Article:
• sudo apt-get install build-essential in a terminal or using synaptic as you wish. Also install all the dependencies.

  • open the terminal from Applications–>Accessories–>Terminal and type the followind commands in the order given below.

tar xfz madwifi-ng-r2756+ar5007.tar.gz
cd madwifi-ng-r2756+ar5007
sudo make install
sudo modprobe ath_pci
sudo reboot(or restart your system manually)
if wget command doesn't work properly, you can directly download the file from the given link above to anywhere on your system. Change to that directory using your terminal and execute the remaining commands.
That should do. Now your wireless should work without any problem, just like ndiswrapper installation. If I'm correct the LED will not work, even here(especially with acer laptops). But as far as I know, there seems to be no way of getting it to work with madwifi. If you are ready to do away with the led, then you could be having the best set of madwifi tools available.

So continue using your network, till my next post on how to get the LED working as well as getting your network to a higher level of security namely WAP-PSK/WAP2/PSK than just WEP.
My next post will be on how to get the wireless LED working(with ndiswrapper).

Getting wireless to work in Ubuntu/Kubuntu 8.04 with atheros wireless card 5007EG - I

I did have some ..... well to say the truth, a lot of trouble in getting wireless to work in ubuntu. Mine being an atheros 242x 5007eg card kind of saved me from the hectic work as most of the nice people in the ubuntu development section had already put the critical code on how to get the WIFI up with ubuntu.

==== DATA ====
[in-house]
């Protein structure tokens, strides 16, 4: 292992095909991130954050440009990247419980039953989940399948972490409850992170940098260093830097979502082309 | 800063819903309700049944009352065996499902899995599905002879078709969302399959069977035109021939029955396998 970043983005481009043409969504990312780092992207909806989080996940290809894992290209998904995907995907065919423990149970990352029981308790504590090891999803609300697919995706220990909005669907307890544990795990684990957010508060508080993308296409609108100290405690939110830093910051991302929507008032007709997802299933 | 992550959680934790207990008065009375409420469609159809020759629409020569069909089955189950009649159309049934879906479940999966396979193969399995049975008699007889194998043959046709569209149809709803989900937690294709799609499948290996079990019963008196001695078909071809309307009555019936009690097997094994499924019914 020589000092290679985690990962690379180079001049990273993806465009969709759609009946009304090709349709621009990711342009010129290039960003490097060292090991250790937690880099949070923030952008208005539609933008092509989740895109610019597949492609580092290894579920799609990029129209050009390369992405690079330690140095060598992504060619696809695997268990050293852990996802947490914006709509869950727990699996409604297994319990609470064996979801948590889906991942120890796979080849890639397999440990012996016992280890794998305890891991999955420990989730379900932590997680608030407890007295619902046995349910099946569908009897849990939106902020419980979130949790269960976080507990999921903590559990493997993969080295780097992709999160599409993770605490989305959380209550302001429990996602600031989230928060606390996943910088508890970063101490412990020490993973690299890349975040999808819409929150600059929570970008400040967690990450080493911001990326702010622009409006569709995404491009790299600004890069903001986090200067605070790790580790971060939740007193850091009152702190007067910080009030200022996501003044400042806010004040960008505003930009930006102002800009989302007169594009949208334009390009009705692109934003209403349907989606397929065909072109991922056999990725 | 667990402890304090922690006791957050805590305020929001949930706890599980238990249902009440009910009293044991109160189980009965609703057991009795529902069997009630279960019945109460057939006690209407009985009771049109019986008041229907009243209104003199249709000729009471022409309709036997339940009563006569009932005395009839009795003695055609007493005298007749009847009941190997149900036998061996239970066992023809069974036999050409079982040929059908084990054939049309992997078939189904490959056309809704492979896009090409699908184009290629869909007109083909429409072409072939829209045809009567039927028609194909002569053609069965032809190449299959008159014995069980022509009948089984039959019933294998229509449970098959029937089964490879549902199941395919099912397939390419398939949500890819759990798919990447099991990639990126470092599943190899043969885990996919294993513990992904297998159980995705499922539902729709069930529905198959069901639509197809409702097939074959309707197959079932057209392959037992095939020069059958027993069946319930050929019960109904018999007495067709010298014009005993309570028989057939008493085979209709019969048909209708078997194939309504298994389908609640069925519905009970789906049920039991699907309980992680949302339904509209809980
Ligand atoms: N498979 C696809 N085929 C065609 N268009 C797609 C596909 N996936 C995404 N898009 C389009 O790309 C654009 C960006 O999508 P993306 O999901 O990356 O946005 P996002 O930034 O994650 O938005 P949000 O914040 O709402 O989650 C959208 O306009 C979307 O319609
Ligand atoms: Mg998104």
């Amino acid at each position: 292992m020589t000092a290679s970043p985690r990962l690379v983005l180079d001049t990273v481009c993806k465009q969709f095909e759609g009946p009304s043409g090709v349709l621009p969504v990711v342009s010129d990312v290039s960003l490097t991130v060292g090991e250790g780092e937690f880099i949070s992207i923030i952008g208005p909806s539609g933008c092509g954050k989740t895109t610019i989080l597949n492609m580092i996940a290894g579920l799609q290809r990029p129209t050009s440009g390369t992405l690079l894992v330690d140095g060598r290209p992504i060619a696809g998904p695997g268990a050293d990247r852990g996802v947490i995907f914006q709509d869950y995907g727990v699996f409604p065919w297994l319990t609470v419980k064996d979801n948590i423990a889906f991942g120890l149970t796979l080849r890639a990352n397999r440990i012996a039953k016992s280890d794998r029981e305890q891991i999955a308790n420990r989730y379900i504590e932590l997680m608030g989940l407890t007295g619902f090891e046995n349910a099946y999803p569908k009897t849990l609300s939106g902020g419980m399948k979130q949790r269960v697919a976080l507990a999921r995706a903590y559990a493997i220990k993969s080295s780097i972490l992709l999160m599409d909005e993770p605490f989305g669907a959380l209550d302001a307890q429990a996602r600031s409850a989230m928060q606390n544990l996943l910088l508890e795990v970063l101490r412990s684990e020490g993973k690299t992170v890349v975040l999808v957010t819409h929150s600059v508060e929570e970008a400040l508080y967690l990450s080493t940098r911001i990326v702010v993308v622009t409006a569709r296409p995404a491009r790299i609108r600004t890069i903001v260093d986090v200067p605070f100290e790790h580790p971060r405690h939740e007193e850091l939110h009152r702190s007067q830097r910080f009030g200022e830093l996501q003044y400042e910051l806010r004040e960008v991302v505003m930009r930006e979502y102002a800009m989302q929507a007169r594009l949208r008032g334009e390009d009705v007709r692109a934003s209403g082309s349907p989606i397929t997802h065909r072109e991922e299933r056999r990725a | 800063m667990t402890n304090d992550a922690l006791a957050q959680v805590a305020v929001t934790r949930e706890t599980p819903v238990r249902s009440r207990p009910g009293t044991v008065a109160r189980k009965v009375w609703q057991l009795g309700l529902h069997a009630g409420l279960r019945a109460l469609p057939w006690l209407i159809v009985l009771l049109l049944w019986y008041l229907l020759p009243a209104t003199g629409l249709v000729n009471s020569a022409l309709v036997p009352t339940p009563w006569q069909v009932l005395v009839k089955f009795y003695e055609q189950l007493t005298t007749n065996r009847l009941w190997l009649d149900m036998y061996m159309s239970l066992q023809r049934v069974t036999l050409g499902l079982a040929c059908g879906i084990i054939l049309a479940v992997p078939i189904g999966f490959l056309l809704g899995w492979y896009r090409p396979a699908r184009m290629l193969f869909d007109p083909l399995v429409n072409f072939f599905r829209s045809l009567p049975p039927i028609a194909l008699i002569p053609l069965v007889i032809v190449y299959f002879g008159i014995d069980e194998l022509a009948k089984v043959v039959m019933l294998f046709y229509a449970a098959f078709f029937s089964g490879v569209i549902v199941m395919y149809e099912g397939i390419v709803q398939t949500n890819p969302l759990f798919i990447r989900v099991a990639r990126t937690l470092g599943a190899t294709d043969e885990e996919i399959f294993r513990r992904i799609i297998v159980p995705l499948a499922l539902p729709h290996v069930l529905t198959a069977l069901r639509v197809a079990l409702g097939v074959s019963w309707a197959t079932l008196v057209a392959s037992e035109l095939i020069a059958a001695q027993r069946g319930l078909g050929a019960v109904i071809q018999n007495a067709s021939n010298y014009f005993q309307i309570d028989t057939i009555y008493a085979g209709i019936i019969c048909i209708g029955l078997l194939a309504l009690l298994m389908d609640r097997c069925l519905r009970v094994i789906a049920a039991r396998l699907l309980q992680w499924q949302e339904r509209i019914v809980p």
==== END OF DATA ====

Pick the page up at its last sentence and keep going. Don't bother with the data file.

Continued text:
For a first time user, all those can be very hectic. I didn't understand what ndiswrapper was or what madwifi was. I went about reading lot of forums/posts to get an idea on how to go about them. And to say the truth, I'm happy that I did some reading because I have got nearly each and every component in my laptop to work - from the wifiadapter to its led. Explain the 2 major wifi drivers in linux in as simple terms as possible.

ndiswrapper - using a driver created by atheros/microsoft for windows operating system in linux using a wrapper around it to work properly in linux.

madwifi - Open source linux wifi drivers running on top of proprietary HAL(Hardware Abstraction layer). I got the above sentence from madwifi site. They are also working on the new drivers to madwifi namely the ath5k and ath9k. Go here to learn much more about the madwifi. There are some excellent madwifitools available that can be of extreme use to the users

Most of them have used both and feel that both of them are equally good, though I felt the ndiswrapper was slightly better and the faster method.

So what both the drivers do is to detect the wireless card on your system. It doesn't scan for networks automatically and connect to them and all. Just tell the OS that there is a wireless card in your system.